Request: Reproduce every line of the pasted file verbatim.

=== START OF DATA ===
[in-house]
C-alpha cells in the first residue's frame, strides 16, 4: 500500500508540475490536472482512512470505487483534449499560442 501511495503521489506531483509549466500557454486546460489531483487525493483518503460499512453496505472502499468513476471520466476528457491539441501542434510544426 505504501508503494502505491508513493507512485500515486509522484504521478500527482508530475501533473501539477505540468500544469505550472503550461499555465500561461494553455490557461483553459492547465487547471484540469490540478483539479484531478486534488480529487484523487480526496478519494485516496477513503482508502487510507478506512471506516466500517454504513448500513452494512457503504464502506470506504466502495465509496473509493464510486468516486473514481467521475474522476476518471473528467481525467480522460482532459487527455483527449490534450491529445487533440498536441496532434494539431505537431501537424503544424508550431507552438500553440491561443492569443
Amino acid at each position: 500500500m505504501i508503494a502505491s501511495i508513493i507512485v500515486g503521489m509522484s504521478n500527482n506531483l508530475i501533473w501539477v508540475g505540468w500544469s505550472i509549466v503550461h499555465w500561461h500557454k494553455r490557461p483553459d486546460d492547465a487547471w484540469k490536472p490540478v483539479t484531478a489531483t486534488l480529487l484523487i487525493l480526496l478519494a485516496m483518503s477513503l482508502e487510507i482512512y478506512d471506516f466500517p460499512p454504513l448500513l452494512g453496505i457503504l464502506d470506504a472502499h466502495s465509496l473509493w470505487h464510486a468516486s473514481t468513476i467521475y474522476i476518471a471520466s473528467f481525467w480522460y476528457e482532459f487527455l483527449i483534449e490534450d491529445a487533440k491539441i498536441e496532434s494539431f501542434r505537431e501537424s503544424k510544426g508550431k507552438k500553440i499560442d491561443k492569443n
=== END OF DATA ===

[in-house]
C-alpha cells in the first residue's frame, strides 16, 4: 500500500508540475490536472482512512470505487483534449499560442 501511495503521489506531483509549466500557454486546460489531483487525493483518503460499512453496505472502499468513476471520466476528457491539441501542434510544426 505504501508503494502505491508513493507512485500515486509522484504521478500527482508530475501533473501539477505540468500544469505550472503550461499555465500561461494553455490557461483553459492547465487547471484540469490540478483539479484531478486534488480529487484523487480526496478519494485516496477513503482508502487510507478506512471506516466500517454504513448500513452494512457503504464502506470506504466502495465509496473509493464510486468516486473514481467521475474522476476518471473528467481525467480522460482532459487527455483527449490534450491529445487533440498536441496532434494539431505537431501537424503544424508550431507552438500553440491561443492569443
Amino acid at each position: 500500500m505504501i508503494a502505491s501511495i508513493i507512485v500515486g503521489m509522484s504521478n500527482n506531483l508530475i501533473w501539477v508540475g505540468w500544469s505550472i509549466v503550461h499555465w500561461h500557454k494553455r490557461p483553459d486546460d492547465a487547471w484540469k490536472p490540478v483539479t484531478a489531483t486534488l480529487l484523487i487525493l480526496l478519494a485516496m483518503s477513503l482508502e487510507i482512512y478506512d471506516f466500517p460499512p454504513l448500513l452494512g453496505i457503504l464502506d470506504a472502499h466502495s465509496l473509493w470505487h464510486a468516486s473514481t468513476i467521475y474522476i476518471a471520466s473528467f481525467w480522460y476528457e482532459f487527455l483527449i483534449e490534450d491529445a487533440k491539441i498536441e496532434s494539431f501542434r505537431e501537424s503544424k510544426g508550431k507552438k500553440i499560442d491561443k492569443n